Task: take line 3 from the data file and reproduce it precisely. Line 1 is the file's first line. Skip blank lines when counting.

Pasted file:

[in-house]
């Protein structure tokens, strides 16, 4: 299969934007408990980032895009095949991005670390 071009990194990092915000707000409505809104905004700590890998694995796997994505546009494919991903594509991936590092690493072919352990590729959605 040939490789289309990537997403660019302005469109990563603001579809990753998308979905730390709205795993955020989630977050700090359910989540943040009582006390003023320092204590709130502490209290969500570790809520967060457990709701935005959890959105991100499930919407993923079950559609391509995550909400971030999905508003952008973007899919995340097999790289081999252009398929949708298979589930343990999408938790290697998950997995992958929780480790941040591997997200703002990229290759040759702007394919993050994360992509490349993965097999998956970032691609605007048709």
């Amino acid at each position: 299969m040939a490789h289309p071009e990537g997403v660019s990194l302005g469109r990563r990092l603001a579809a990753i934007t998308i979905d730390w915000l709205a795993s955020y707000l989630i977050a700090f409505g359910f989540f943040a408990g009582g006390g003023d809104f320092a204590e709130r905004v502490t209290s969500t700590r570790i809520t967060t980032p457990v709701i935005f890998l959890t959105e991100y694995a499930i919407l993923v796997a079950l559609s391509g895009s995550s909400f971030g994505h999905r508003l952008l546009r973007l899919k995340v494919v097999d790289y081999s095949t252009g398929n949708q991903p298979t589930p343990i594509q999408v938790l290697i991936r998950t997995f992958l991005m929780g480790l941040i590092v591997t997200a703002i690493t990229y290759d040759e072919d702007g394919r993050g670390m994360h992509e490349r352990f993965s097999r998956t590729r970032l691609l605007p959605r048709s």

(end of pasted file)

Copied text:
């Amino acid at each position: 299969m040939a490789h289309p071009e990537g997403v660019s990194l302005g469109r990563r990092l603001a579809a990753i934007t998308i979905d730390w915000l709205a795993s955020y707000l989630i977050a700090f409505g359910f989540f943040a408990g009582g006390g003023d809104f320092a204590e709130r905004v502490t209290s969500t700590r570790i809520t967060t980032p457990v709701i935005f890998l959890t959105e991100y694995a499930i919407l993923v796997a079950l559609s391509g895009s995550s909400f971030g994505h999905r508003l952008l546009r973007l899919k995340v494919v097999d790289y081999s095949t252009g398929n949708q991903p298979t589930p343990i594509q999408v938790l290697i991936r998950t997995f992958l991005m929780g480790l941040i590092v591997t997200a703002i690493t990229y290759d040759e072919d702007g394919r993050g670390m994360h992509e490349r352990f993965s097999r998956t590729r970032l691609l605007p959605r048709s």